”Have you eaten all the cake THAT I made yesterday?”

”That” in this sentence is a relative pronoun that introduces the relative clause (I made yesterday), if I’m not mistaken. But what part of speech is ”that”? In dictionaries I find it under ”conjunctions”; is this correct? Are relative pronouns conjunctions and not pronouns?

  • 1
    Relative "that" is actually a subordinator, the same one that introduces declarative content clauses.
    – BillJ
    Commented Jul 9, 2020 at 17:33
  • 1
    'Subordinator' is its part of speech. In traditional grammar it's called a subordinating conjunction. Note that "that" is definitely not a relative pronoun: see my answer and that of user178049
    – BillJ
    Commented Jul 9, 2020 at 18:44

2 Answers 2


Traditionally it is analyzed as a relative pronoun (a subclass of noun). However, it is now considered a subordinator.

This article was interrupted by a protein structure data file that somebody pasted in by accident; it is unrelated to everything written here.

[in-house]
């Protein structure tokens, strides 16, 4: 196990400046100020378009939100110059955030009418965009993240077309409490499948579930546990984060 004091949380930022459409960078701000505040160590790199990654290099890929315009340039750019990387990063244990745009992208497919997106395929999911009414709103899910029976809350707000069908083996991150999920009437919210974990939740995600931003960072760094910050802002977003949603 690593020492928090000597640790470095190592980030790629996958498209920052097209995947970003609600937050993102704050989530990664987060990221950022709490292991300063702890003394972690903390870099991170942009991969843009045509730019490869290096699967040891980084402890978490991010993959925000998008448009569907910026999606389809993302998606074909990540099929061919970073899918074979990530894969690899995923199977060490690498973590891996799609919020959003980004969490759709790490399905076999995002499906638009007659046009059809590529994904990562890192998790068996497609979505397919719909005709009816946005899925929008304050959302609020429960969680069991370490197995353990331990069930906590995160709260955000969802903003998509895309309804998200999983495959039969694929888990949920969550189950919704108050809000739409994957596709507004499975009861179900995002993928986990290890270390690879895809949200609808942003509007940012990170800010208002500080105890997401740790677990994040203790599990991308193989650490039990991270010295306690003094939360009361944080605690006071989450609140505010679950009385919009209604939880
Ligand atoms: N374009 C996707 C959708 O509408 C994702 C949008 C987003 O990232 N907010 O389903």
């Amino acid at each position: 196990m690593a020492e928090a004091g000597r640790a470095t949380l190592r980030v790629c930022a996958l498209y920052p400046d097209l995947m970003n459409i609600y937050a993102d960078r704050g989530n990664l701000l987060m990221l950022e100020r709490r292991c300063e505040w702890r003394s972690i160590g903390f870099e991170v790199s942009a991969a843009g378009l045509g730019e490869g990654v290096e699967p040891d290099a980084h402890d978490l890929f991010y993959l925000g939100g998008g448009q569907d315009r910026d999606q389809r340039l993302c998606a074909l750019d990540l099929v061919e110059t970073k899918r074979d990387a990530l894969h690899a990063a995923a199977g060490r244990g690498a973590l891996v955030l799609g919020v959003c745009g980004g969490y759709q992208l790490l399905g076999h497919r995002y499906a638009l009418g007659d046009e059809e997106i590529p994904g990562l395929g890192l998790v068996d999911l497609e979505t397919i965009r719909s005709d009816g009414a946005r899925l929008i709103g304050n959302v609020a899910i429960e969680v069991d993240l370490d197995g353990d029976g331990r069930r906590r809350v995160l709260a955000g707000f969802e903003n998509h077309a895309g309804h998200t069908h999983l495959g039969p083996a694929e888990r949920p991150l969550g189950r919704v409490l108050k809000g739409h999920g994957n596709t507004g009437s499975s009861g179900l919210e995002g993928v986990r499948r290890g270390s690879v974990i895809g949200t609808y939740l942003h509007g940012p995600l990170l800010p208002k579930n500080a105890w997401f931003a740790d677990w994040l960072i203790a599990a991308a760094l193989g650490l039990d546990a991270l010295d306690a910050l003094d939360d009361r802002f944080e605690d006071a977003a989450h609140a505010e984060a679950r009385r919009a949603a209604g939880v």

Traditional grammar analyses the that which introduces relative clauses as a relative pronoun, comparable to which and who, but we believe that there is a good case for identifying it with the subordinator that which introduces declarative content clauses (Huddleston & Pullum, 2002: 1056).

This classification is based on four reasons, one of which is the lack of upward percolation. "Which", for example, allows a preposition to be fronted; this is called 'upward percolation' : eg. "This is the knife [with which I cut it]".

With the subordinator "that", this is clearly impossible; hence, the ungrammaticality of *"This is the knife [with that I cut it].

Note also that relative pronouns "which" and "who" inflect for the genitive case ("whose"), and the subordinator "that" does not.


Have you eaten all the cake [THAT I made ___ yesterday?]

"That" is not a relative pronoun but a subordinator. https://simple.wiktionary.org/wiki/that

It's the same subordinator that introduces declarative content clauses, as in Ed told me that he had passed his exam.

There are a number of reasons why it's not a pronoun, one of which is that it has no genitive form and it never occurs as complement of a preposition.

For example, the patients to whom the letter was sent is grammatical but *the patients to that the letter was sent is of course not.

You must log in to answer this question.

Not the answer you're looking for? Browse other questions tagged .